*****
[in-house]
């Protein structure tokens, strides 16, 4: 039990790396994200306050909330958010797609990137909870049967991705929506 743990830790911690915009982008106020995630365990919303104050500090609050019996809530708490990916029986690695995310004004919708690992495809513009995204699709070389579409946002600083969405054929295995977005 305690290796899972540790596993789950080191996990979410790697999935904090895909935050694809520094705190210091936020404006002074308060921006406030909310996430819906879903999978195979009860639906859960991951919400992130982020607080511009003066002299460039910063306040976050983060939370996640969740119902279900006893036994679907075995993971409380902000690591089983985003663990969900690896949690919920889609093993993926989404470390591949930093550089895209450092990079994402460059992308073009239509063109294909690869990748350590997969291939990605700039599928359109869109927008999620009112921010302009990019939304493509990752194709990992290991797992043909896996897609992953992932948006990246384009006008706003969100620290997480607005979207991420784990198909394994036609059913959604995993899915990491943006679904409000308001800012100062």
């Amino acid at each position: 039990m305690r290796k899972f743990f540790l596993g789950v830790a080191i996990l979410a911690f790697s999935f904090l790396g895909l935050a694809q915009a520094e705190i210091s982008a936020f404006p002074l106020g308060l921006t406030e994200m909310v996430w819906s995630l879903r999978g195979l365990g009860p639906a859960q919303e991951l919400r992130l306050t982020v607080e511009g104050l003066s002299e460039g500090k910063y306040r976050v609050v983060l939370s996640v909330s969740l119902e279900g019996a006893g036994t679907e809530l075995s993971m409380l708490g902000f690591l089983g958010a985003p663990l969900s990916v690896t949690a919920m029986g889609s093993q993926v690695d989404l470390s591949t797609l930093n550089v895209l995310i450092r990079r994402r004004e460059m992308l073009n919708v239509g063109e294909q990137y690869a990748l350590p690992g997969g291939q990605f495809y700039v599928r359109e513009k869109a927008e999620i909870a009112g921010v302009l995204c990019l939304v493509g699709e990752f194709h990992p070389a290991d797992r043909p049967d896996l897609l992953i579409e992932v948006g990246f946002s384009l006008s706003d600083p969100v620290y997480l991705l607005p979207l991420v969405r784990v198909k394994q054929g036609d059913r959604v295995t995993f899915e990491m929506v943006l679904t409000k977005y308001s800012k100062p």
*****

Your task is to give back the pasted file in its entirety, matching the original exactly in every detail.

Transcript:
[in-house]
């Protein structure tokens, strides 16, 4: 039990790396994200306050909330958010797609990137909870049967991705929506 743990830790911690915009982008106020995630365990919303104050500090609050019996809530708490990916029986690695995310004004919708690992495809513009995204699709070389579409946002600083969405054929295995977005 305690290796899972540790596993789950080191996990979410790697999935904090895909935050694809520094705190210091936020404006002074308060921006406030909310996430819906879903999978195979009860639906859960991951919400992130982020607080511009003066002299460039910063306040976050983060939370996640969740119902279900006893036994679907075995993971409380902000690591089983985003663990969900690896949690919920889609093993993926989404470390591949930093550089895209450092990079994402460059992308073009239509063109294909690869990748350590997969291939990605700039599928359109869109927008999620009112921010302009990019939304493509990752194709990992290991797992043909896996897609992953992932948006990246384009006008706003969100620290997480607005979207991420784990198909394994036609059913959604995993899915990491943006679904409000308001800012100062």
């Amino acid at each position: 039990m305690r290796k899972f743990f540790l596993g789950v830790a080191i996990l979410a911690f790697s999935f904090l790396g895909l935050a694809q915009a520094e705190i210091s982008a936020f404006p002074l106020g308060l921006t406030e994200m909310v996430w819906s995630l879903r999978g195979l365990g009860p639906a859960q919303e991951l919400r992130l306050t982020v607080e511009g104050l003066s002299e460039g500090k910063y306040r976050v609050v983060l939370s996640v909330s969740l119902e279900g019996a006893g036994t679907e809530l075995s993971m409380l708490g902000f690591l089983g958010a985003p663990l969900s990916v690896t949690a919920m029986g889609s093993q993926v690695d989404l470390s591949t797609l930093n550089v895209l995310i450092r990079r994402r004004e460059m992308l073009n919708v239509g063109e294909q990137y690869a990748l350590p690992g997969g291939q990605f495809y700039v599928r359109e513009k869109a927008e999620i909870a009112g921010v302009l995204c990019l939304v493509g699709e990752f194709h990992p070389a290991d797992r043909p049967d896996l897609l992953i579409e992932v948006g990246f946002s384009l006008s706003d600083p969100v620290y997480l991705l607005p979207l991420v969405r784990v198909k394994q054929g036609d059913r959604v295995t995993f899915e990491m929506v943006l679904t409000k977005y308001s800012k100062p």